Hence, you are highly recommended to take your hair products with you when you travel, as you already know that they work well for your hair and scalp type. If you can’t find travel-sized versions of the products you use at home, you can always get pour them into smaller plastic containers and tubes to pack into your luggage.

Slather your hair with oil or moisturiser before going into salt or chlorinated water

Swimming in the hotel pool or frolicking at the beach sounds like fun, but hair damage? Nope.

Before you dive straight into the salt or chlorinated water, remember to slather your mane with hair oil or moisturiser. The idea is to let your hair absorb good nutrients first so that it won’t absorb chlorine or salt – they will just stay on your hair strands, and you can just wash them off afterwards without damaging your hair at all.

Cover your scalp when you are outdoors for long hours

This hair care tip doubles up as a skincare tip for your face as well. Chances are, you’ll be out in the sun for long hours while you are travelling, leaving both your scalp and hair strands exposed to a lot of UV damage. Remember to wear a hat, cap, or headscarf every day, especially if you know that most of your activities are done outdoors.

What you can do for your hair after returning from your travels

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Do a deep conditioning treatment

If you have tried your best to keep your hair healthy but still find that it looks frizzy and drier than it used to be, you may consider a deep conditioning treatment for your hair.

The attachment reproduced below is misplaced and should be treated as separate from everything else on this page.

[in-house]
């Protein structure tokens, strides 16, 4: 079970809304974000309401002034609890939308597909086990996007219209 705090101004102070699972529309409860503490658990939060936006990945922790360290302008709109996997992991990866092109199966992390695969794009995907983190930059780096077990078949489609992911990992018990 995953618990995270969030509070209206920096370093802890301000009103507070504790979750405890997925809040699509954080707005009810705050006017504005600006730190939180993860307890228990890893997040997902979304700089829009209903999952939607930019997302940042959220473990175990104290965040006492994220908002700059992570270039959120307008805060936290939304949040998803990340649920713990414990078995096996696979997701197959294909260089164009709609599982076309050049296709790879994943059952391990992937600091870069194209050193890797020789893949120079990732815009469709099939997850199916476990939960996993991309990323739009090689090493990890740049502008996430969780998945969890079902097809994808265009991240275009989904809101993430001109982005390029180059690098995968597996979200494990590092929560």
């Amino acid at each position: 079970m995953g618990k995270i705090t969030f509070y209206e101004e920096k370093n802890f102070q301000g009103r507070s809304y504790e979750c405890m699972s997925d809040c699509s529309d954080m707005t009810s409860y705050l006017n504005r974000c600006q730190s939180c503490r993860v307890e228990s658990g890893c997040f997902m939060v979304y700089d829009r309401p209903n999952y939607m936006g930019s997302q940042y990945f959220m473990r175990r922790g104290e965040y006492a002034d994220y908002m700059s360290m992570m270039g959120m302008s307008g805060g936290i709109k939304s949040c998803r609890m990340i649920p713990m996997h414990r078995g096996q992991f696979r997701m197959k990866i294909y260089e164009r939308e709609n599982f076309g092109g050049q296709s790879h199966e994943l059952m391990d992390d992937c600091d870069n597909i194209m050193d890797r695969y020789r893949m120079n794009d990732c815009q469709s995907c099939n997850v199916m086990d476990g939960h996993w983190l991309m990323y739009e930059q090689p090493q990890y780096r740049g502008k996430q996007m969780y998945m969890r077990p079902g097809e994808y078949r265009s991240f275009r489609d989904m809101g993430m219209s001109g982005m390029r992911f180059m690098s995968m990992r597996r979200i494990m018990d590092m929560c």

Deep conditioning treatments are commonly done to restore the hair’s natural shine and lustre. Many deep conditioning treatments are also designed for colour- or chemically-treated hair, which has a higher tendency to become dry and dull.

You can either buy a deep conditioning product and do it yourself at home, or head to a trusted salon to get some professional help.

Avoid colouring, perming, and rebonding treatments immediately after your trip

It’s no secret that chemically-treated hair tends to be weaker, so it only makes sense that your hair will become even more damaged if you treat it with chemicals when it is still dry, limp, and possibly damaged from your travels.

For example, dyeing of hair requires the use of peroxide to break down your natural hair pigment. Peroxide is extremely drying to the hair and will leave it looking a lot like straw. If your hair already has a straw-like texture and lots of frizz from the damage incurred while travelling, you will find your hair strands breaking off a lot more easily and may even result in hair thinning or even hair loss issues!